BLUE CITY: “We set out to write a report that will help practitioners and decision makers build a business case for more sustainable, integrated water management,” stated Louise Brennan, report co-author (January 2014)
Note to Reader:
Canada faces an estimated cost of $88 billion water and wastewater infrastructure deficit and this estimate is expected to grow under a “business as usual” approach. As record infrastructure costs grow, the need for innovative solutions alongside innovative funding mechanisms, are increasingly in demand.
In January 2014, and to facilitate change, the Blue Economy Initiative released a visionary report, Blue City: The Water-Sustainable City of the Near Future, authored by Econics.
The Blue Economy Initiative (BEI) is a national project founded by Canadian Water Network, the Royal Bank of Canada, and the Walter and Duncan Gordon Foundation. Their shared long-term vision is for Canada to have a prosperous future as a global leader in water sustainability. They advocate for a national and global “blue economy” that recognizes all economic development should be pursued within a water sustainability framework.
Pitching Change: Making the Business Case
“We wanted Blue City to be an accessible report, grounded in rigorous research and analysis but presented in the style of a magazine. We did not want to create a ‘how-to’ guide. Instead, this is intended to stimulate a discussion about the complexities of urban water management. More importantly, though, we offer a vision of what is possible in the near future,” explains Kirk Stinchcombe, Econics founder and lead author.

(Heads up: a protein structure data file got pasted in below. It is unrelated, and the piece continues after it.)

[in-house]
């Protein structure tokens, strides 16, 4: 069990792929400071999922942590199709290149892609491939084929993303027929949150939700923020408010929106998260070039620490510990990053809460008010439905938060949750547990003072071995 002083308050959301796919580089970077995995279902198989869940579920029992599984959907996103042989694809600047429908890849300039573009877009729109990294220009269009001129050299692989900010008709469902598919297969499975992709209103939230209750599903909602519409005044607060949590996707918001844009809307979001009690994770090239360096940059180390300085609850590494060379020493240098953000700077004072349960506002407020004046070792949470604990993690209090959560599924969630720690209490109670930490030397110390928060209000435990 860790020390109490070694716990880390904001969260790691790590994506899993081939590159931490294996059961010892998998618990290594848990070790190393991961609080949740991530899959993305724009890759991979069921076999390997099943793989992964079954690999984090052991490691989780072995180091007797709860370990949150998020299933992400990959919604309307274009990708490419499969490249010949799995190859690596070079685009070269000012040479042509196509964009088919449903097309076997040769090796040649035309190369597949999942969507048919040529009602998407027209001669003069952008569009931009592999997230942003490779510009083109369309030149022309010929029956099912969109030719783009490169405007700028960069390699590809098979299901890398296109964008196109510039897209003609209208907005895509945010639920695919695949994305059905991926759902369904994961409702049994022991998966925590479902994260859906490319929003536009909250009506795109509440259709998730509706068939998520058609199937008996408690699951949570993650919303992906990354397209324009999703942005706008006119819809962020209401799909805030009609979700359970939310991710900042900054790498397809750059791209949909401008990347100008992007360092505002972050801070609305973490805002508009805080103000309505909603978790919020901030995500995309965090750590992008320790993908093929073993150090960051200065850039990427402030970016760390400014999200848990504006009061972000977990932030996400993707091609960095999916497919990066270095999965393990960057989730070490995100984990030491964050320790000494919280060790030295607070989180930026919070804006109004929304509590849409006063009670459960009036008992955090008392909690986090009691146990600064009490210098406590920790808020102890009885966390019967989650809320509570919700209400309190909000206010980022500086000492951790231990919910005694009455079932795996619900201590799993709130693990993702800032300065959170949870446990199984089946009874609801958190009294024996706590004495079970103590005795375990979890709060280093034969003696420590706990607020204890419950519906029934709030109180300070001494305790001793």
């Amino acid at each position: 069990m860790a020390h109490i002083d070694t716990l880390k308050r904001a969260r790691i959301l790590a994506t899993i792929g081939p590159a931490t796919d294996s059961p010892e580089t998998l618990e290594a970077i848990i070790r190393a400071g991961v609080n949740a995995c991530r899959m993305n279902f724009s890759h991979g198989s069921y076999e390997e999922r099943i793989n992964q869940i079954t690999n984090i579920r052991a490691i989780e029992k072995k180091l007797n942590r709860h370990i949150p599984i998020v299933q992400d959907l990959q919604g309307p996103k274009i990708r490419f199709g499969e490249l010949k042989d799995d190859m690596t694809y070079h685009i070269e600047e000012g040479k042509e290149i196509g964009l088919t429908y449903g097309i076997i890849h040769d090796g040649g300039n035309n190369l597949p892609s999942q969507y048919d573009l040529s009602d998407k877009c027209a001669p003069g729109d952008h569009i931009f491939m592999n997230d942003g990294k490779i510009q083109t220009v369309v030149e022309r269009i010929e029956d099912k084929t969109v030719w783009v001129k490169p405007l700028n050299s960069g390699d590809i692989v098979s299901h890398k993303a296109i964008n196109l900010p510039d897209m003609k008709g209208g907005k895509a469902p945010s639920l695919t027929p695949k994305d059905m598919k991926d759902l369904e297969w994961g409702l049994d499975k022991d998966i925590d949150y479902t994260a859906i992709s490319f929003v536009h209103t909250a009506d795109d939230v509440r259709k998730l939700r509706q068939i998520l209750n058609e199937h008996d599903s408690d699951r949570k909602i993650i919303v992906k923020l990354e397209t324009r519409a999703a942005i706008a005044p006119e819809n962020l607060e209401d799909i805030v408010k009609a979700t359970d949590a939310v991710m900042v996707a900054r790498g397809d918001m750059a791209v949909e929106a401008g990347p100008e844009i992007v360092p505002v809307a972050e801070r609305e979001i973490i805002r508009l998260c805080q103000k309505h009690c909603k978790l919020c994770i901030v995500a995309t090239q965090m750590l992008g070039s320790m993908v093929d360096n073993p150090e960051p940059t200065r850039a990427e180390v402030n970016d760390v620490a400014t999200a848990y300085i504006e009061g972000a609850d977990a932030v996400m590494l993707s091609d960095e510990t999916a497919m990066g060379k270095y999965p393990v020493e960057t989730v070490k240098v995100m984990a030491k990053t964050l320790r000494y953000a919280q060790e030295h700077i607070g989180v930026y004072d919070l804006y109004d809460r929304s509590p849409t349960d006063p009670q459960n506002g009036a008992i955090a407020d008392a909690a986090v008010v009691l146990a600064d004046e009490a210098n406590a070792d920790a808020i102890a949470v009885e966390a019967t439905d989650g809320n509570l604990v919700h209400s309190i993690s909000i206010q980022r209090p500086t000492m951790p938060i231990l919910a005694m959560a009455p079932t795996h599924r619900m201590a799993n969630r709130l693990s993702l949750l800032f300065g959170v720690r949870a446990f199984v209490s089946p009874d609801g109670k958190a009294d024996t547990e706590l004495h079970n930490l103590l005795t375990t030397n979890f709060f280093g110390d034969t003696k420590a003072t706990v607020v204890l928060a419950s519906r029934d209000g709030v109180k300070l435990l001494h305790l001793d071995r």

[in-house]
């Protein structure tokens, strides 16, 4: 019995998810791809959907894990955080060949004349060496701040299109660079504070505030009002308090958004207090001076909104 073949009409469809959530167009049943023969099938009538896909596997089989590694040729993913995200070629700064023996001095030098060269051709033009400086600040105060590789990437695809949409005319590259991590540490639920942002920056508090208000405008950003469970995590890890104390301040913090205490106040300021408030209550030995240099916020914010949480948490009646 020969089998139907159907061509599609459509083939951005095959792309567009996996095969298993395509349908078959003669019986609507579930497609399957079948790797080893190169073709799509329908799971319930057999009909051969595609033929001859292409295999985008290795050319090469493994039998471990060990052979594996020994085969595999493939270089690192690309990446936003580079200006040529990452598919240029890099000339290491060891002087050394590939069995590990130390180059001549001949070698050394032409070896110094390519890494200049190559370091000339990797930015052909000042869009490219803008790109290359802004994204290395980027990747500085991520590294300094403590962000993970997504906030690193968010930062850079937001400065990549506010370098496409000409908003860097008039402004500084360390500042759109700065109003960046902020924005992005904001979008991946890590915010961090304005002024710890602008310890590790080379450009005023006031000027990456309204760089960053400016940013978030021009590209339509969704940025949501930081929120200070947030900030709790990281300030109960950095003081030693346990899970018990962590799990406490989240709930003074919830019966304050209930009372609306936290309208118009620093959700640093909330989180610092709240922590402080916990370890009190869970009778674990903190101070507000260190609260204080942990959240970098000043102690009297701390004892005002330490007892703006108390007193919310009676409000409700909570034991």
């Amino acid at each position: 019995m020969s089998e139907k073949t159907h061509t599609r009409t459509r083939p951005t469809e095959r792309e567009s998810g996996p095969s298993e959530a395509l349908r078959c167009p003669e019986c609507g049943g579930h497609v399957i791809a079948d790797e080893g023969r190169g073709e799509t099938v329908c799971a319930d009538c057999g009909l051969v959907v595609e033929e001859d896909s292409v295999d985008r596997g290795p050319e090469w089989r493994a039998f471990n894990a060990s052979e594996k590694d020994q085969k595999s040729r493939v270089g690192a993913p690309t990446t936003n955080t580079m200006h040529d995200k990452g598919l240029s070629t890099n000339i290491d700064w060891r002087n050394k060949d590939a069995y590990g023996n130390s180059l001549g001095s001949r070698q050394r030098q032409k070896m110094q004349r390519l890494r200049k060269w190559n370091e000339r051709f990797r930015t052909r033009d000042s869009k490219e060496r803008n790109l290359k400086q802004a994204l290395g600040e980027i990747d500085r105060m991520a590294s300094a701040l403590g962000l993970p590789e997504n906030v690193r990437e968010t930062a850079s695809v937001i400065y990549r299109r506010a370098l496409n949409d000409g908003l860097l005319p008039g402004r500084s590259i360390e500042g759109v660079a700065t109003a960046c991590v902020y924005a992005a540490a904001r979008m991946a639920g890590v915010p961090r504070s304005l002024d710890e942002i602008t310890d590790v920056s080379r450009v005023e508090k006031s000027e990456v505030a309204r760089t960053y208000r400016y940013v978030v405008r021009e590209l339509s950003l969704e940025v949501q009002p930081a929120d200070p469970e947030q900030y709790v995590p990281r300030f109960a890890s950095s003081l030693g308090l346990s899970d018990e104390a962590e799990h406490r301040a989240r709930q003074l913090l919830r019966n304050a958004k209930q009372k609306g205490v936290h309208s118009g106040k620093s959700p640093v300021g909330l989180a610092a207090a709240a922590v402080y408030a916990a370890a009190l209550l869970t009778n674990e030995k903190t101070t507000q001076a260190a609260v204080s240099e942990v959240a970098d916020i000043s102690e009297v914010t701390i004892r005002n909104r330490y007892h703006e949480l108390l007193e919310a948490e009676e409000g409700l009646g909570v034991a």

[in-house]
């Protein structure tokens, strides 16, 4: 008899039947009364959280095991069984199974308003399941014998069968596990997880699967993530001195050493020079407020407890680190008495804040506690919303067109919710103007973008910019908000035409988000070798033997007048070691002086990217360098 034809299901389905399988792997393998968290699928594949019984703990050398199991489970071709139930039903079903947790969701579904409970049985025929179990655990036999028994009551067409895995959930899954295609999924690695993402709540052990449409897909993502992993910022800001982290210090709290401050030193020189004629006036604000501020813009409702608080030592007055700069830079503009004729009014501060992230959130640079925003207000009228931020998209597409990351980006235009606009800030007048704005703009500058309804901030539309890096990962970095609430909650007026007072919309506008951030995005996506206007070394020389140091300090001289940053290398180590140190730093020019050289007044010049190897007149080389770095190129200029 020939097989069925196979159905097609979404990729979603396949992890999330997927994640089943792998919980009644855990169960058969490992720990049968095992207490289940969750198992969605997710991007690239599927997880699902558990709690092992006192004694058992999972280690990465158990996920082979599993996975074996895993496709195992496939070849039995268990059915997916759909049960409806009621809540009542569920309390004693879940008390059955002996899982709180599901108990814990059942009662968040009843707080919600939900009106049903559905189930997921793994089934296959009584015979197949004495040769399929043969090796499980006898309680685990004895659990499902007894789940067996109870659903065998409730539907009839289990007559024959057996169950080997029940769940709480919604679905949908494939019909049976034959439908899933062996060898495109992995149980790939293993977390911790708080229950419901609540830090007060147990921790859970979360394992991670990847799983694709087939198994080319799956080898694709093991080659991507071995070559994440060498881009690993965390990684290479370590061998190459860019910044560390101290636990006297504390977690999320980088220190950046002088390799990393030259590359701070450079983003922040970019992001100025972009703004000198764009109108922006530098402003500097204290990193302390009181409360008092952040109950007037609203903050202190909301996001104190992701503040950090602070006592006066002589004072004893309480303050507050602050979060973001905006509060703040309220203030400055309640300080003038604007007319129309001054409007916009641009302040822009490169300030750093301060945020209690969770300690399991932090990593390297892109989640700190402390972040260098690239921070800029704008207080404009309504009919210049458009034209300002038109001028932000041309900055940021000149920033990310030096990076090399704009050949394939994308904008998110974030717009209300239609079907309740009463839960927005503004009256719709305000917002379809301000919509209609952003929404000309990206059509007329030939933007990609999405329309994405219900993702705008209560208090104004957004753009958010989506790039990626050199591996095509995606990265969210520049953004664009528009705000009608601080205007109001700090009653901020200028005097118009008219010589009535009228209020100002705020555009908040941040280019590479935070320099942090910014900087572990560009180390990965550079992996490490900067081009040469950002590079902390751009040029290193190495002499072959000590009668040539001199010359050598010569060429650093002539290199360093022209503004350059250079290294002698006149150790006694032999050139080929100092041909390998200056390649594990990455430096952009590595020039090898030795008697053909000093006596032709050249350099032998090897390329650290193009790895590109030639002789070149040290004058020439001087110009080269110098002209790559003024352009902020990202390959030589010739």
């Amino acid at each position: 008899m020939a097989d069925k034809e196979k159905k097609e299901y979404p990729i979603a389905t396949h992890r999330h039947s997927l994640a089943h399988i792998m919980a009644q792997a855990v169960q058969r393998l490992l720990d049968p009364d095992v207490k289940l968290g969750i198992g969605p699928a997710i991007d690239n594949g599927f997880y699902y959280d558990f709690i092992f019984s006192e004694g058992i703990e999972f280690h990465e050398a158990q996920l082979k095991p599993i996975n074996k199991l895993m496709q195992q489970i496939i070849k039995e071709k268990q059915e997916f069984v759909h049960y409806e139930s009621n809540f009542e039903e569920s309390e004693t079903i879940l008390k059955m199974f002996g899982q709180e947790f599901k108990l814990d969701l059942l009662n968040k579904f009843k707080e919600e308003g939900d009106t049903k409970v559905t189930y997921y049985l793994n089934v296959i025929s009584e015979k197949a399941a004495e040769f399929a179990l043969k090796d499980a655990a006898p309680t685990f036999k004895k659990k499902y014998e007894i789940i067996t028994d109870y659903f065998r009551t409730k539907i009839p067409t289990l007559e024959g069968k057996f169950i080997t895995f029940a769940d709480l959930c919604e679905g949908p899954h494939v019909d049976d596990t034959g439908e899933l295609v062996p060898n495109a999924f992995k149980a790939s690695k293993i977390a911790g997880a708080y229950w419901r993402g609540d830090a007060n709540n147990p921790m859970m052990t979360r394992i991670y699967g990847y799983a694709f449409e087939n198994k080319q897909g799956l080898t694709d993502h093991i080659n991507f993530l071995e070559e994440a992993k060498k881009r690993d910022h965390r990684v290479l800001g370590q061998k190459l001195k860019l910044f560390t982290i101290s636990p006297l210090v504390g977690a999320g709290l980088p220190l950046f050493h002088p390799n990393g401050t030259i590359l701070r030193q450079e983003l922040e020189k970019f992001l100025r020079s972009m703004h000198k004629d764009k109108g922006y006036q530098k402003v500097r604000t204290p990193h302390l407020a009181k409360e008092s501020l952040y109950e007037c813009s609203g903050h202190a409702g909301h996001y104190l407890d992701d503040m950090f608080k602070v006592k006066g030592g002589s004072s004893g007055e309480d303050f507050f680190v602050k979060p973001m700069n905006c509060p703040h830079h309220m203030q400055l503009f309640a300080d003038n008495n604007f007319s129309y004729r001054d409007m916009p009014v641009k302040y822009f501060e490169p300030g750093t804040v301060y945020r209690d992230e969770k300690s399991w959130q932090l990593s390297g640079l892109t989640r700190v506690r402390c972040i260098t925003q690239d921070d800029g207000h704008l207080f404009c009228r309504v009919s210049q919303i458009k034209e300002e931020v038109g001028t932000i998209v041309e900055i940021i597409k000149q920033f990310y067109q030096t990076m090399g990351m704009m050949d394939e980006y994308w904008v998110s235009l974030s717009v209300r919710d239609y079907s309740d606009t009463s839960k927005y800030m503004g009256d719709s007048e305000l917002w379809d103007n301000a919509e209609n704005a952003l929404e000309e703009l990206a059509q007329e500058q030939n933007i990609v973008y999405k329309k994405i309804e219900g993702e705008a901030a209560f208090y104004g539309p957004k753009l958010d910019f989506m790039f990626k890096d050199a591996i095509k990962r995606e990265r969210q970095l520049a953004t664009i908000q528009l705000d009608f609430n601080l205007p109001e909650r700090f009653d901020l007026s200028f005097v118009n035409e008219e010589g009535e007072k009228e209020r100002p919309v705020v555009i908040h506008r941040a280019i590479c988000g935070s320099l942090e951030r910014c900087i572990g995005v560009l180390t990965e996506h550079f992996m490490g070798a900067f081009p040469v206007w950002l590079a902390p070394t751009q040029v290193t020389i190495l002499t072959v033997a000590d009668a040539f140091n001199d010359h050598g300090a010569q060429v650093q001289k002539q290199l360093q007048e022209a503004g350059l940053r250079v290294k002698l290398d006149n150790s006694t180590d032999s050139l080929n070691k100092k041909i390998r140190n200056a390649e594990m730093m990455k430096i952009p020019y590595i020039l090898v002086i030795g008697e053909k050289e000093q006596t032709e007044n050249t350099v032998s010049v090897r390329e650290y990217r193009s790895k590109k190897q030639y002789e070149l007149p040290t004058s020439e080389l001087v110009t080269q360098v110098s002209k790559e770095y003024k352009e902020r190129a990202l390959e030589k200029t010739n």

“We set out to write a report that will help practitioners and decision makers build a business case for more sustainable, integrated water management. The city we describe, although fictitious, is largely an amalgamation of real cities. These innovations are actually occurring in places across the country and around the world. This place is within reach of Canadian municipalities now,” continues Louise Brennan, Sustainability Specialist and report co-author.
“To create this report, we interviewed people from all over Canada – experts that spend a lot of time thinking about water, from all kinds of different perspectives – a lawyer, a landscape architect, a financier, the director of a major water utility, an engineering professor, a consultant, and many more. We were particularly happy to include the Partnership for Water Sustainability in British Columbia’s own Kim Stephens in this diverse group.”
“Kim brought important British Columbian and NGO perspectives to our analysis. Among his insights, he reminded us that change does not have to be revolutionary – that a lot of the time it is doing the smaller, common sense practices that add up to create the big picture,” concludes Kirk Stinchcombe.
“The magazine style of Blue City is great,” observes Kim Stephens. “This approach is bound to inspire dialogue among Canadian decision-makers and key influencers around the opportunities and benefits of preserving water, and the economic risks of not making sustainable decisions.“